An unexpected risk of using Go is it ending support for older OS versions
A few years ago I wrote The question of language longevity for new languages, where I used a concern about Go's likely longevity as the starting point to talk about this issue in general. The time since then has firmed up Go's position in general and I still quite like working in it, but recently a surprising and unexpected issue has cropped up here that is giving me some cause for thought. Namely, the degree to which Go will or won't continue to support older versions of OSes.
(By 'Go' here I mean the main Go implementation. Alternate implementations such as gccgo have their own, different set of supported OS versions and environments.)
Like most compilers, Go has a set of minimum version requirements for different OSes. It's actually fairly hard to find out what all of these are; the requirements for major binary release platforms can be found here, but requirements for platforms may only show up in, for example, the Go 1.8 release notes. Probably unsurprisingly, Go moves these minimum requirements forward every so often, usually by dropping support for OS versions that aren't officially supported any more. A couple of topical examples, from the draft Go 1.9 release notes, are that Go 1.9 will require OpenBSD 6.0 and will be the last Go release that supports FreeBSD versions before 10.3 (theoretically Go 1.8 supports versions as far back as FreeBSD 8).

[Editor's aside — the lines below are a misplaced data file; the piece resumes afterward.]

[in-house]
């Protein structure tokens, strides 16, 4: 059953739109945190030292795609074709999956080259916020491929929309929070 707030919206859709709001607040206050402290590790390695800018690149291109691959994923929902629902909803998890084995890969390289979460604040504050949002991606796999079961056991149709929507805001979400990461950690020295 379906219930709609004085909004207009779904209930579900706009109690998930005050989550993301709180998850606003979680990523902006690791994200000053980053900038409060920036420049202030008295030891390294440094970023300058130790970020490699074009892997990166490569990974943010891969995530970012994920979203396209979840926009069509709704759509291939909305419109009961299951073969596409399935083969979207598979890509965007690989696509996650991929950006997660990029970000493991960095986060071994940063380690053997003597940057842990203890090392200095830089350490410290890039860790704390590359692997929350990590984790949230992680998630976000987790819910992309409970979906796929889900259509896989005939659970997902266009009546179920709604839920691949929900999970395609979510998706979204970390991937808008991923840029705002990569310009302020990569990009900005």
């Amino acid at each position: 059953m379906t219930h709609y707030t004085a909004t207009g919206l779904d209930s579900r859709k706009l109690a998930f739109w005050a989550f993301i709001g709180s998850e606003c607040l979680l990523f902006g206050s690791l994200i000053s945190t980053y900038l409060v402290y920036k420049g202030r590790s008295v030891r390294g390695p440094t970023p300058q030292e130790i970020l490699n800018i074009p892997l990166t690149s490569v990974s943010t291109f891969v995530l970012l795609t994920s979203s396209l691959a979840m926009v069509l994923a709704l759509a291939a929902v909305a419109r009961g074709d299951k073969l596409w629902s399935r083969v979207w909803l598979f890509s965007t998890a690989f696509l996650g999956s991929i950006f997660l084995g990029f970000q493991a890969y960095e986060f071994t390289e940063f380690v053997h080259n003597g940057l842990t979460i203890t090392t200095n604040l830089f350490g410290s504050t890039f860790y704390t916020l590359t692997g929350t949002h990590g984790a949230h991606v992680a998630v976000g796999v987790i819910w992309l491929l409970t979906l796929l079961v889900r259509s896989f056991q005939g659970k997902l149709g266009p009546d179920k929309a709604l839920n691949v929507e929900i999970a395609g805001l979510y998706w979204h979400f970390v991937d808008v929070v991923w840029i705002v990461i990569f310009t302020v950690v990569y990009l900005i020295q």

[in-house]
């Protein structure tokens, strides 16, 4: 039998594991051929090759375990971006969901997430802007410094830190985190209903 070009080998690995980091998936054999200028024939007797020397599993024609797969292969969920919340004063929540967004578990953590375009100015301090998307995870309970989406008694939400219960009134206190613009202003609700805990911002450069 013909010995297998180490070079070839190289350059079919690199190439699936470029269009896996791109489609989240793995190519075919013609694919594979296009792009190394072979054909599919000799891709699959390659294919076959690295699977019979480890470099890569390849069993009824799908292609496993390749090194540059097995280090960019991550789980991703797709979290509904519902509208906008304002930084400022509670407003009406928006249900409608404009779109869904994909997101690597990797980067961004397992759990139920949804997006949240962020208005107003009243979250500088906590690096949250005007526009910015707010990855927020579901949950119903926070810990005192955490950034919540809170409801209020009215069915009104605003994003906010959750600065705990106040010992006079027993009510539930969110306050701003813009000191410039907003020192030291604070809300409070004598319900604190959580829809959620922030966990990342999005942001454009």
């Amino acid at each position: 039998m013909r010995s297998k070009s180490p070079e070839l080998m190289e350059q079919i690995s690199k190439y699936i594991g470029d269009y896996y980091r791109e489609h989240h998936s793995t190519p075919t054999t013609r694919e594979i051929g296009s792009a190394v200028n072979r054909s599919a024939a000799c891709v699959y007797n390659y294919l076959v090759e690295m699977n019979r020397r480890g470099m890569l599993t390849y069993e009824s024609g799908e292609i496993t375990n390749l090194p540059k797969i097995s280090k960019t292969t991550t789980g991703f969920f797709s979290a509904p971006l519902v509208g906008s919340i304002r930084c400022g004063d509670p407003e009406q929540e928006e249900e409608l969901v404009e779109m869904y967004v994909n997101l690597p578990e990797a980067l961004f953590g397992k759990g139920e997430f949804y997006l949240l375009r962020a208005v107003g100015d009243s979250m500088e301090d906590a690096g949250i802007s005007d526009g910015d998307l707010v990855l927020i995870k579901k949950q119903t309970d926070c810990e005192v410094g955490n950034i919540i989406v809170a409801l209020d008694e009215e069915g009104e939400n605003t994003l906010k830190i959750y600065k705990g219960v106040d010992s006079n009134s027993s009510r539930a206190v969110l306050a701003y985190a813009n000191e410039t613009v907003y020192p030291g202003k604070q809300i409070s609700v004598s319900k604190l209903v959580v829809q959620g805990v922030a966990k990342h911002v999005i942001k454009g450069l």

I'm sure that for many people, Go's deprecation of older and now unsupported OS versions is not a problem because they only ever have to deal with machines running OS versions that are still supported, even for OSes (such as OpenBSD) that have relatively short support periods. Perhaps unfortunately, I don't operate in such an environment; not for OpenBSD, and not for other OSes either. The reality is that around here there are any number of systems that don't change much (if at all) and just quietly drift out of support for one reason or another, systems that I want or may want to use Go programs on. This makes the degree to which Go will continue to support old systems somewhat of a concern for me.
On the other hand, you can certainly argue that this concern is overblown. Building Go from source and keeping multiple versions around is easy enough, and old binaries of my programs built with old Go versions are going to keep working on these old, unchanging systems. The real problems would come in if I wanted to do ongoing cross-platform development of some program and have it use features that are only in recent versions of Go or the standard library. Life gets somewhat more exciting if I use third party packages, because those packages (or the current versions of them) may depend on modern standard library things even if my own code doesn't.
(If my program doesn't use the very latest shiny things from the standard library, I can build it with the latest Go on Linux but an older Go on OpenBSD or FreeBSD or whatever.)